Individual skills are developed:
- 5-step series and more difficult movements.
- (Pair acrobatics, partner lifts, not mentioned here.)
- Group acrobatics and simple pyramids (not mentioned here).
- Applied acrobatics in dramatic situations.
At level I, two to three acrobatic movements were linked. At level II, at least five movements build an action phase.
Exercise 2.66: Chose five movements from the list in level I (tumbling, jumps, balance and direction shift) and join them. Study the links between the movements.
Examples of 5-step series exercises 2.67–2.79
Exercise 2.67: ‘From a landing aeroplane’.
- Bend the straight upper body of an arabesque downwards, the free leg upwards and put the hands on the floor and bend the arms. Stop with the arms, the cheek to the side. The extended leg works as a counterweight. The movement is done in flow.
- Jump through the hands beside the shoulders onto your back.
- Roll back (over one shoulder), land on the knees.
- Swan fall.
- Jump up on both feet from the knees and into a squatting pose.
Exercise 2.68: Handstand/ roll forwards
- Rolling forwards, end up on the back
- Neck jump, to squatting
- Shoulder stand
- Rolling down, end with one knee on the carpet (knight’s position)
Each person should study at least three different series. Later, he will be able to improvise with acrobatic movement.
Exercise 2.69: Study the starting position and the end position of your series.
Exercise 2.70: Study directions and directional changes of the movements carefully.
Exercise 2.71: Find a good sportive rhythm for the movements.
Exercise 2.72: Change rhythm within your series at least once.
Rework the ‘sequence of movements’ (the 28 movements) from level I in sketch 4)
Exercise 2.73: Find the dramatic condition of each movement.
Exercise 2.74: Find adequate breathing.
Exercise 2.75: The sequence of movements with impulse sounds.
Exercise 2.76: Talk or sing throughout the exercise, using the impulses as well.
Exercise 2.77: Move to music.
Exercise 2.78: Execute the ritual in a group.
Exercise 2.79: Deform the sequence and make a ballet from it.
Remember! There are different ways to do all these acrobatic exercises:
- Technical exercises that develop movement skills.
- Giving each movement a motivation, develop acting skills.
- With acrobatic movement with physical impulses from a partner, develop social skills.
The following exercises are inspired by the training of martial arts and contact improvisation, and are based on the exercises in level I. A movement, a physical impulse from outside, becomes the reason for an acrobatic movement. A purely acrobatic movement gets a dramatic reason or justification.
A physical impulse, a push, given in the right spot on the partner’s body (as an example, with my right hand, I push with a short impulse his shoulder) makes him lose balance and fall.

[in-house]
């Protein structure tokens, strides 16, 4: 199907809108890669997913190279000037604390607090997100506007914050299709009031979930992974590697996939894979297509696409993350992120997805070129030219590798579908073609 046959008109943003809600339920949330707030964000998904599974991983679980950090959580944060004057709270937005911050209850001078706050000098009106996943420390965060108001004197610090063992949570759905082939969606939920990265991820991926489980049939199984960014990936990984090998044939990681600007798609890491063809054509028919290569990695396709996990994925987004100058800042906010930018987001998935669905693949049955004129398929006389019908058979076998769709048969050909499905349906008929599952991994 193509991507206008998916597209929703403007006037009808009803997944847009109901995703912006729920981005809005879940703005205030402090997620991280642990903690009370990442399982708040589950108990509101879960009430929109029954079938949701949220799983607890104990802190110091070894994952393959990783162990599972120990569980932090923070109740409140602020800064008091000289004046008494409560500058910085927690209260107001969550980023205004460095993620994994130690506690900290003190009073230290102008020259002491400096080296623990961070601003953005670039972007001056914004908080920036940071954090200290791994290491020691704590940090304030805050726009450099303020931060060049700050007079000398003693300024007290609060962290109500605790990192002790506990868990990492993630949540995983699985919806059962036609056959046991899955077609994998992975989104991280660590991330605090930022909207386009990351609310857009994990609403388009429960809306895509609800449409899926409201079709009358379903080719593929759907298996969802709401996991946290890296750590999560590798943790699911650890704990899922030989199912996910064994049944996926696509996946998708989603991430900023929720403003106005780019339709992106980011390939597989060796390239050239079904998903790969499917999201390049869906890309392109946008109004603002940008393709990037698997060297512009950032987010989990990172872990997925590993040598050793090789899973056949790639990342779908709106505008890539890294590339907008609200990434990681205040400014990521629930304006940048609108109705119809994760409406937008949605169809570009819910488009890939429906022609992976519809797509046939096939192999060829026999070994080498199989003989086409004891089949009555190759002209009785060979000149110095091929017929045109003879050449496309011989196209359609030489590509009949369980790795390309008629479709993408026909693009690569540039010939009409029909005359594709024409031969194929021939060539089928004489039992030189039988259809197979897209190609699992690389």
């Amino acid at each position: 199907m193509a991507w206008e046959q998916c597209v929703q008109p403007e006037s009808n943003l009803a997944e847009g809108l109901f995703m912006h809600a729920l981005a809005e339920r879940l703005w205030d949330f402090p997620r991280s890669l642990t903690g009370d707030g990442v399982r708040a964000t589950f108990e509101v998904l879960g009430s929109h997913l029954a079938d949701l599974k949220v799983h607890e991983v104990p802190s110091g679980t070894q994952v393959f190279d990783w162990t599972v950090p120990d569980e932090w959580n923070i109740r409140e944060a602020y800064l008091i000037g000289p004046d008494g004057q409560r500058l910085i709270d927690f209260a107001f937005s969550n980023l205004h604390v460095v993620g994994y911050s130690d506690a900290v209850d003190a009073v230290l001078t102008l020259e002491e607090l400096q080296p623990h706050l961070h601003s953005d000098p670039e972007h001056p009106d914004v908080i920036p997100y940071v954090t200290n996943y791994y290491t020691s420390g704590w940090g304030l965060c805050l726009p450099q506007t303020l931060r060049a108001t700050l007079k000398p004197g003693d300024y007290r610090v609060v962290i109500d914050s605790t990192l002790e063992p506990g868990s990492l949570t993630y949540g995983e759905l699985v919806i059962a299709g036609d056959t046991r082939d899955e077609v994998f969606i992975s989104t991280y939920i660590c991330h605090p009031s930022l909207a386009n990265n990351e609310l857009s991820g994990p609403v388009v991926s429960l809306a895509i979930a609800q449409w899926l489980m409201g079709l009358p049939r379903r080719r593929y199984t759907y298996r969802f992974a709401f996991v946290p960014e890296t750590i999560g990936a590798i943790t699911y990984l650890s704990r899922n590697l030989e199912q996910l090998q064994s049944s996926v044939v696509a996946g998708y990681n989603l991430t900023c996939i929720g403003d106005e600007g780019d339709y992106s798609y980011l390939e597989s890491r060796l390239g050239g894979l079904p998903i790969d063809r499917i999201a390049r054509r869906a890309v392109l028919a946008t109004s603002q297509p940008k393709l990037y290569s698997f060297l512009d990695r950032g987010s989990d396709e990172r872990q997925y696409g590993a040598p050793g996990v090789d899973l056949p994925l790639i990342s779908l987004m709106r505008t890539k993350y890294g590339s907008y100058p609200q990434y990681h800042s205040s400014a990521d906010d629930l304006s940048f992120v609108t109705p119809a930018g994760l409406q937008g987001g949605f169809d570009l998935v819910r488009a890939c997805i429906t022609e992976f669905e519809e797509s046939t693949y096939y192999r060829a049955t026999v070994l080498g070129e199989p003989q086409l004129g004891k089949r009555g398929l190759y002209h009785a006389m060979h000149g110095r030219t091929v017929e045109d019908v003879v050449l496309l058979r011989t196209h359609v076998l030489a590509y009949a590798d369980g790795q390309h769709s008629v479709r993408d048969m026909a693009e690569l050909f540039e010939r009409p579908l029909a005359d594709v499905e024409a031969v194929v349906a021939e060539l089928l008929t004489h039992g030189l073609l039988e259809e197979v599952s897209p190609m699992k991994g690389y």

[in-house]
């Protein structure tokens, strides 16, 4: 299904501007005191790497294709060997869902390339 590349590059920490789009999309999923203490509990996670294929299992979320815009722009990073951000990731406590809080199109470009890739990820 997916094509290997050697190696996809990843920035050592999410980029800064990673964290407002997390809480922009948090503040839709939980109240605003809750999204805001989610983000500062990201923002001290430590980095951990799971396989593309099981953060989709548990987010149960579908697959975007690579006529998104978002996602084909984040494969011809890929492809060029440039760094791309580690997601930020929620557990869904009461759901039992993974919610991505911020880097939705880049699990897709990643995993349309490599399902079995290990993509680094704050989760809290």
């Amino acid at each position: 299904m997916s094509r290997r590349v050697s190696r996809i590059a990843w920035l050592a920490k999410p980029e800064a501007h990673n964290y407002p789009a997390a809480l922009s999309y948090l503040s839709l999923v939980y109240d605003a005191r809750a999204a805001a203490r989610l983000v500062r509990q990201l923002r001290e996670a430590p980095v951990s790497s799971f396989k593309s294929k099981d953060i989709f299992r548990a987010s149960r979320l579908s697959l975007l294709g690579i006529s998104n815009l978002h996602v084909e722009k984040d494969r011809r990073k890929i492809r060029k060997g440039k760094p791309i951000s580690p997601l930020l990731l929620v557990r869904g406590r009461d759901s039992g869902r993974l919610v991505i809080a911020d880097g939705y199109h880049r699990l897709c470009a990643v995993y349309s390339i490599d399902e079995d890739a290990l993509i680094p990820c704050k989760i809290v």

With my fist, I give a light push into my partners belly – he contracts. But these impulses must be given:
- In the right spot
- In the right moment
- With the right movement direction
- With the necessary energy and force
To carry out the following exercise series correctly, one must know precisely where each movement starts in the body, in what direction it goes, what body parts are most involved, and where the partner may have difficulties. (The right impulses can help the actor make a movement correctly.)
Note! Mutual trust in the group must be developed, and responsibility for each other must be taken!
Group exercises 2.80–2.90
Exercise 2.80: Giving impulses for two actors. B gives impulses to A (with hands first, later with leg, head, knee, kick, etc., as done with the jinai in level I). B makes A roll, or stay on his hands, etc. Experiment by giving impulses that provoke movement, first with your right hand, and then with your left. Later, experiment with impulses of the fist, an elbow, knees kicks, foot kicks, etc. (To animate the partner to stand on his hands, an impulse must be given to bend forwards and push himself onto the hands, to raise the pelvis, to be up and down with outstretched legs…) For rolling down, an impulse for rolling and forward direction should be given.
Exercise 2.81: A gives B the impulses for the 5-step series: Handstand – roll down – onto the knees – swan fall – ‘jump through’ – neck jump.
Always give the impulse in the right spot on the partner’s body, with the right energy, in the right direction and at the right time.
Exercise 2.82: Two or more partners collaborate and give impulses. The ‘victim’ must collaborate and be able to execute the series in a good flow.
Exercise 2.83: A may not be able to do difficult movement alone. But the right help – the right impulse, lifts, etc. – will make it possible, (such as neck jumps, hand jumps, even salto backward, flicflac, bridge, etc). Collaboration is everything! Trust is necessary! The partner(s) need very good knowledge about the movement itself (its course, crucial points, energy, speed and impulses, directions) and the partner’s reactions. Very advanced exercise.